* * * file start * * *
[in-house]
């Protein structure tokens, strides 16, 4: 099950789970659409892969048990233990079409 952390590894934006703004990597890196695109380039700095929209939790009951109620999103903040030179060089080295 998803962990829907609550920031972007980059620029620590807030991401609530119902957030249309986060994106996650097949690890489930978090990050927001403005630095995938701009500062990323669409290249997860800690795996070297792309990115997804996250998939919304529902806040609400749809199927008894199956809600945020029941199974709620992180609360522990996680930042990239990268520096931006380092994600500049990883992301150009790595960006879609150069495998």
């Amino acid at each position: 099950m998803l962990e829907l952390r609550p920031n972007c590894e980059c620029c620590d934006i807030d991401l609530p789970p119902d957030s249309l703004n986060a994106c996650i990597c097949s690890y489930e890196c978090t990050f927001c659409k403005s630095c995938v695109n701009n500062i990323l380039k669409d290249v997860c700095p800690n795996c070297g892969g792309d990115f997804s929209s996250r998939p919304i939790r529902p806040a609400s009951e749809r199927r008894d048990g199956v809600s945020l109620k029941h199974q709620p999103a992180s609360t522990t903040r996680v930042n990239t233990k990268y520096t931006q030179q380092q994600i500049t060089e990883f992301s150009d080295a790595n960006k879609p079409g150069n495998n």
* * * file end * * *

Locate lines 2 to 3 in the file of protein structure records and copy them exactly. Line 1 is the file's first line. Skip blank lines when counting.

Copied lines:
């Protein structure tokens, strides 16, 4: 099950789970659409892969048990233990079409 952390590894934006703004990597890196695109380039700095929209939790009951109620999103903040030179060089080295 998803962990829907609550920031972007980059620029620590807030991401609530119902957030249309986060994106996650097949690890489930978090990050927001403005630095995938701009500062990323669409290249997860800690795996070297792309990115997804996250998939919304529902806040609400749809199927008894199956809600945020029941199974709620992180609360522990996680930042990239990268520096931006380092994600500049990883992301150009790595960006879609150069495998």
């Amino acid at each position: 099950m998803l962990e829907l952390r609550p920031n972007c590894e980059c620029c620590d934006i807030d991401l609530p789970p119902d957030s249309l703004n986060a994106c996650i990597c097949s690890y489930e890196c978090t990050f927001c659409k403005s630095c995938v695109n701009n500062i990323l380039k669409d290249v997860c700095p800690n795996c070297g892969g792309d990115f997804s929209s996250r998939p919304i939790r529902p806040a609400s009951e749809r199927r008894d048990g199956v809600s945020l109620k029941h199974q709620p999103a992180s609360t522990t903040r996680v930042n990239t233990k990268y520096t931006q030179q380092q994600i500049t060089e990883f992301s150009d080295a790595n960006k879609p079409g150069n495998n």